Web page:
We have been waiting and waiting and waiting for our big ewe to birth. Checking her udder every day and saying ‘surely it can’t be much longer’. Every day as Boo and I drive past I have said ‘What is she waiting for?’ and 2 year old Ben has replied ‘Christmas’. I hope not . . .
This morning when I went for my run at about 6 she was standing on her own obviously labouring. I went back to the house and googled sheep birthing schedules and positions. After my experience with Daisy I determined not to get in there too early so I decided to go for my run and check on her when I got back.
She was still straining when I got back so I consulted google again. I should have got in there a lot earlier (hindsight is such a wonderful thing!) Ged went up to the office (she had returned to her favourite spot under the office) and said there was a nose poking out so we grabbed the camera and Pickle and walked up to the office all excited, expecting to see a lamb or two at last.
But when we got there it was still just a nose and it was definitely time to go in. So we hung up the camera and I put my hand in. Bush midwifery – no antiseptic, scrubbing or gloves! The head was stuck and the lamb was definitely dead but I couldn’t get any purchase and couldn’t get my other hand in. Ged took over and I do not know how he got both of his big hands in there. After some manoeuvring he pulled out one huge dead lamb. My poor child witnesses too much death on the farm. One can only hope that what he learns is that death is a constant part of the incredible cycle of life. Natural, inevitable, not to be afraid of . . .
I sent Ged back to the house for the Emergency Essence, Bug Buster, Penicillin, hot water etc. The lamb smelled pretty bad and had obviously been dead for a while. She knew she was birthing death. When he got back Ged wanted to go back in in case there was another lamb. I said ‘surely she would still be straining’ and was convinced that the size of the first lamb precluded another. But when I felt along the flank I agreed that there was probably another and this time he soaped up before beginning his grim task. The squeamish should turn away now . . . I am sorry to say that the lamb came apart in the process (long dead). We shielded Ben from the gruesomeness. He kept saying ‘I don’t want a dead lamb’ . . . neither did we.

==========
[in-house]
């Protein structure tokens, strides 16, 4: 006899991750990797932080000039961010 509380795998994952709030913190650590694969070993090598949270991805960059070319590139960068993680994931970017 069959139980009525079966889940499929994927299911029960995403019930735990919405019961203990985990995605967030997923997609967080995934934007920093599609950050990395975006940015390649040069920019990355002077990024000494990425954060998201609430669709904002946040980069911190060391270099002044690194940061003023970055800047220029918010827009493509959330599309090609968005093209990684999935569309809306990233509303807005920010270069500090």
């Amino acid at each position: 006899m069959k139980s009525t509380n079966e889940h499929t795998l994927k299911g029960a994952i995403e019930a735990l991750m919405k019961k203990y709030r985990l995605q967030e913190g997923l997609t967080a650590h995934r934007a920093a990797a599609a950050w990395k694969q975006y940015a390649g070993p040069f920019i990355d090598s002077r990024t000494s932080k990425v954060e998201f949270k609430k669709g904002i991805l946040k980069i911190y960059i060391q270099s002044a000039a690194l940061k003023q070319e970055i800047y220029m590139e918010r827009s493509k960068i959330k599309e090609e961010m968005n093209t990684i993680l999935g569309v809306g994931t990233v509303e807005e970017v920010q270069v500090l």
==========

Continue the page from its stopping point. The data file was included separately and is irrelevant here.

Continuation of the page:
The worry now was the poor ewe. The uterus was obviously infected and she was exhausted. I administered Emergency Essence orally and over her head, Bug Buster orally and a penicillin injection. We cleaned up the vagina but it didn’t look good. She was so weak and tired. I gave her water too and we got her some food. She had a huge drink but she wasn’t interested in food. Ged didn’t think she would make it and certainly it looked very unlikely.
We walked home and I left a message for the vet to call us and rang the sheep breeder for any tips or advice. He had nothing to offer us but luckily the vet was more helpful. He told us to go to the Dairy and borrow syntocin to encourage uterine contractions to expel any retained placenta or other debris. And also to borrow Ketol for energy and prevent pregnancy toxaemia. And keep up the massive doses of penicillin.
We did as we were told and she made a truly miraculous recovery although she was pretty depressed for the first week. We knew how good she was feeling by how difficult she was to catch! Ged’s rugby tackles improved significantly in a week but he sustained some decent bruises in the process! She’s a big girl!
We were all pretty depressed that our first foray into sheep breeding had delivered such sorrow although we have to be grateful for opportunities to improve our livestock knowledge and midwifery skills . . .
Two weeks later we awoke one morning to two live lambs huddled by their proud Mama. They are now frolicking in the fields as one would expect for a lush spring at Avalon.
As Sticky taught me long ago and as farmers have been saying since time began ‘Where you’ve got livestock, you’ll have dead stock.’ Such is the nature of life. Witnessing the bright brilliance of birth and the sweet sorrowful surrender into death is the privilege and humility of the farmer’s life.